59. Jim Zogby, Founder of the Arab American Institute

60. Daniel Moak, Assistant Professor, Ohio University

61. Wamiq Chowdhury, Attorney, Member NC Piedmont Democratic Socialists of America

62. Sarah Cate, Assistant Professor, Saint Louis University

63. Rebecca Garelli, Lead Organizer, Arizona Educators United

64. Marquita Walker, Interim Chair and Associate Professor of Labor Studies, Indiana University

65. Rogers M. Smith, Christopher H. Browne Distinguished Professor of Political Science, University of Pennsylvania

66. James Counts Early, Board Member, Institute for Policy Studies

67. Steve Presence, Senior Lecturer in Film Studies, University of the West of England

68. Colleen Mihal, Professor, College of Marin

69. Lisa McLaughlin, Ph.D, Associate Professor, Department of Media, Journalism and Film and Department of Global and Intercultural Studies, Miami University-Ohio

70. Christopher R. Martin, Professor of Digital Journalism, University of Northern Iowa

71. Karyn Hollis, Villanova University

72. Adam Safer, Graduate Student, Stony Brook University

73. Bryan Wagner, Associate Professor, University of California, Berkeley

74. Janice Peck, Professor, Media Studies Department, University of Colorado at Boulder

75. Paul Prescod, Political Liaison in Philadelphia Federation of Teachers

76. Kevin Howley, Professor of Media Studies, DePauw University

77. Eric Cheyfitz, Ernest I. White Professor of American Studies and Humane Letters, Professor of American Indian and Indigenous Studies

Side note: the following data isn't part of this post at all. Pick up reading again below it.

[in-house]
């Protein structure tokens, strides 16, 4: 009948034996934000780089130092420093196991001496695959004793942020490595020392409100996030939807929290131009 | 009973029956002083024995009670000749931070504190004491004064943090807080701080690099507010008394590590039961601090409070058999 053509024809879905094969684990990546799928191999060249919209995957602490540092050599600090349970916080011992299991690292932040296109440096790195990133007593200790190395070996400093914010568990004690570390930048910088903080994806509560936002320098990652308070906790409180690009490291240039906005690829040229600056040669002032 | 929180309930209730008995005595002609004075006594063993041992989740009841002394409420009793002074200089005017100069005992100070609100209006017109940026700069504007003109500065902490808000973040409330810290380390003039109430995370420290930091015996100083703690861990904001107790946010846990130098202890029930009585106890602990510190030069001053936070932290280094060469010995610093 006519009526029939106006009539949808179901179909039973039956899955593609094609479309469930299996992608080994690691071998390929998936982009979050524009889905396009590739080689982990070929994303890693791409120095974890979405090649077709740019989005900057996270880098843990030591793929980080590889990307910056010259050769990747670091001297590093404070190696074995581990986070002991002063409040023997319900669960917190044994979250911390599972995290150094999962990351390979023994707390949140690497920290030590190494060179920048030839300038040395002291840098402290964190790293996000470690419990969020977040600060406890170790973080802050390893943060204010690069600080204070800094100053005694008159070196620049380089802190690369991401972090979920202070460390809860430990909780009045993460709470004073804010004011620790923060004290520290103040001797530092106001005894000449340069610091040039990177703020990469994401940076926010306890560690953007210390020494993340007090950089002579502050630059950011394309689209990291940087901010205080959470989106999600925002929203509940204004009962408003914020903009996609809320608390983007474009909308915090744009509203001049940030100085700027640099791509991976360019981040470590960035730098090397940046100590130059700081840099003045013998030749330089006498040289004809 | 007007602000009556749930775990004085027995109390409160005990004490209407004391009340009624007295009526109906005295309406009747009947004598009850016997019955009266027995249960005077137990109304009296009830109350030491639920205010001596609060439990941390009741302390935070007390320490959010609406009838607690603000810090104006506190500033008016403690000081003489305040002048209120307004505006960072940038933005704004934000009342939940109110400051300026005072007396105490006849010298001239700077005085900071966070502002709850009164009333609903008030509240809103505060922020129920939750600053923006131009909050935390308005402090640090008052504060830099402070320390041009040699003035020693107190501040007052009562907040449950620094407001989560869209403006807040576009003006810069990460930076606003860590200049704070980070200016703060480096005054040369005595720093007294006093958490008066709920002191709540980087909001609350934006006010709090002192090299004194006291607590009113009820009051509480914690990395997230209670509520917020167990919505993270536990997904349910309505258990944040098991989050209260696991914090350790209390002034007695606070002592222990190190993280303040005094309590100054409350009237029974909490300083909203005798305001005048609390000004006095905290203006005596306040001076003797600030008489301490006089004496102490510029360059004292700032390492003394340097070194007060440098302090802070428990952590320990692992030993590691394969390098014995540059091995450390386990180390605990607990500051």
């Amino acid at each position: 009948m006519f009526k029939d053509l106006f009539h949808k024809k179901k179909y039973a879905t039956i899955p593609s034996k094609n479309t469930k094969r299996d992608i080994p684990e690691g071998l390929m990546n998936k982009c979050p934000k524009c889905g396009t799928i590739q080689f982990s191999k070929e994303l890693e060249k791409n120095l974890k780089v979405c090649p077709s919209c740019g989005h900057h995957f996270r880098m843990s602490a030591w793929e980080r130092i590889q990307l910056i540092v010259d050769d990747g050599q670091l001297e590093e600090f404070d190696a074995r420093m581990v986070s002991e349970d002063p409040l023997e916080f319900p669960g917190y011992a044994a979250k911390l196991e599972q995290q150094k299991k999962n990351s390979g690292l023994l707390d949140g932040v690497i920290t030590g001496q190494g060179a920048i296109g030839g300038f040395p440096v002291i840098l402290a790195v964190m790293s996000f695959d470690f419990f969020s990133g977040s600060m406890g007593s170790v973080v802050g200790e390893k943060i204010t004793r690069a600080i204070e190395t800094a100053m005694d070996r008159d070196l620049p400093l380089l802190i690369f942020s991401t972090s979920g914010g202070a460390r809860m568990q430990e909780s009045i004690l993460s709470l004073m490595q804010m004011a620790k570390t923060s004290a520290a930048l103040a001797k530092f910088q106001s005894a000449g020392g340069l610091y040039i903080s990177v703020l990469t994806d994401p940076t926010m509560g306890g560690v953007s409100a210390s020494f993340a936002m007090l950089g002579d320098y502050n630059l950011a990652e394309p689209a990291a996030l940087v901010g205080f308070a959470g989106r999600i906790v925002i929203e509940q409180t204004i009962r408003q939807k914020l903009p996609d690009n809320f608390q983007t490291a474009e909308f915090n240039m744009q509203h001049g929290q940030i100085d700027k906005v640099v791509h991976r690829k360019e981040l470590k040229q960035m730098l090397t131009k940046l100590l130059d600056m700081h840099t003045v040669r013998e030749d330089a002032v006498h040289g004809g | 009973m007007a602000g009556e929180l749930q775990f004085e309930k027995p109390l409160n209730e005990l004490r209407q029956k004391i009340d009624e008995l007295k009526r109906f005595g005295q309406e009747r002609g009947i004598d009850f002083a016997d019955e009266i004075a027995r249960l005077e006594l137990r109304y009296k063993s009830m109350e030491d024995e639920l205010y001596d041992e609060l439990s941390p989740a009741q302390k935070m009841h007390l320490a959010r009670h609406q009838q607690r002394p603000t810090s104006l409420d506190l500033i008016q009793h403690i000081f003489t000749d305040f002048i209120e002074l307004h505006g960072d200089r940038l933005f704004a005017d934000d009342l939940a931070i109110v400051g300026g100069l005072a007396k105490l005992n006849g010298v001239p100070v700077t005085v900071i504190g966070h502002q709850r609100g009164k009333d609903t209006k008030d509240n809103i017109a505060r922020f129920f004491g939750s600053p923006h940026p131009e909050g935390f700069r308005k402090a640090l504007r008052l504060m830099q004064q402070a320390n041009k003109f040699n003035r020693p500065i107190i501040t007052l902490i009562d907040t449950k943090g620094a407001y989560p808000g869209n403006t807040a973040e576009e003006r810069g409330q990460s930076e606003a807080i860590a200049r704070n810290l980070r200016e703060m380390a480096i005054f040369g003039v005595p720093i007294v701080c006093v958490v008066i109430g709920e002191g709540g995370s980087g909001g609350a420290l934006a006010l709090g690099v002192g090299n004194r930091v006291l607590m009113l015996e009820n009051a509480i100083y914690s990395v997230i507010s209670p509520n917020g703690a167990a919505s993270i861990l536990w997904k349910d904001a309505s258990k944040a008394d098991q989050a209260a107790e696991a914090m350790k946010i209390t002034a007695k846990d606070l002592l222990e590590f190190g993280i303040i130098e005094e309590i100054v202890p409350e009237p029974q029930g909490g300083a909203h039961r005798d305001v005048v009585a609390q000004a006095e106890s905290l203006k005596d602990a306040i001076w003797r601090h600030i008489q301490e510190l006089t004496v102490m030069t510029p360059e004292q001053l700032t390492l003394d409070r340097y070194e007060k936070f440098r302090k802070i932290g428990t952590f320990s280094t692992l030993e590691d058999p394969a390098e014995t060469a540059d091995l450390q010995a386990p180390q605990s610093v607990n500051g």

78. Carlos Figueroa, Ithaca College

79. Gino Canella, Assistant Professor and filmmaker, Emerson College

80. Daniel Brenner, Teacher, Eastern Suffolk BOCES (retired)

81. Michelle Strater Gunderson, First Grade Teacher, Chicago Public Schools, Trustee, Chicago Teachers Union

82. Robert Vitalis, University of Pennsylvania

83. Max Page, University of Massachusetts Amherst

84. Nathan Godfried, Adelaide & Alan Bird Professor, University of Maine

85. Inger Stole, University of Illinois

86. Philip Fiermonte, Former Burlington City Councilor

87. Joel Jordan, former Director of Special Projects, United Teachers Los Angeles

88. Rich Potter, Assistant Professor, American Jewish University

89. Kevin Gotkin, Visiting Assistant Professor, New York University

90. Lee Artz, Purdue University Northwest

91. Dr. Eileen R. Meehan, Professor Emerita, Department of Radio, Television and New Media, College of Communications, Southern Illinois University at Carbondale, Illinois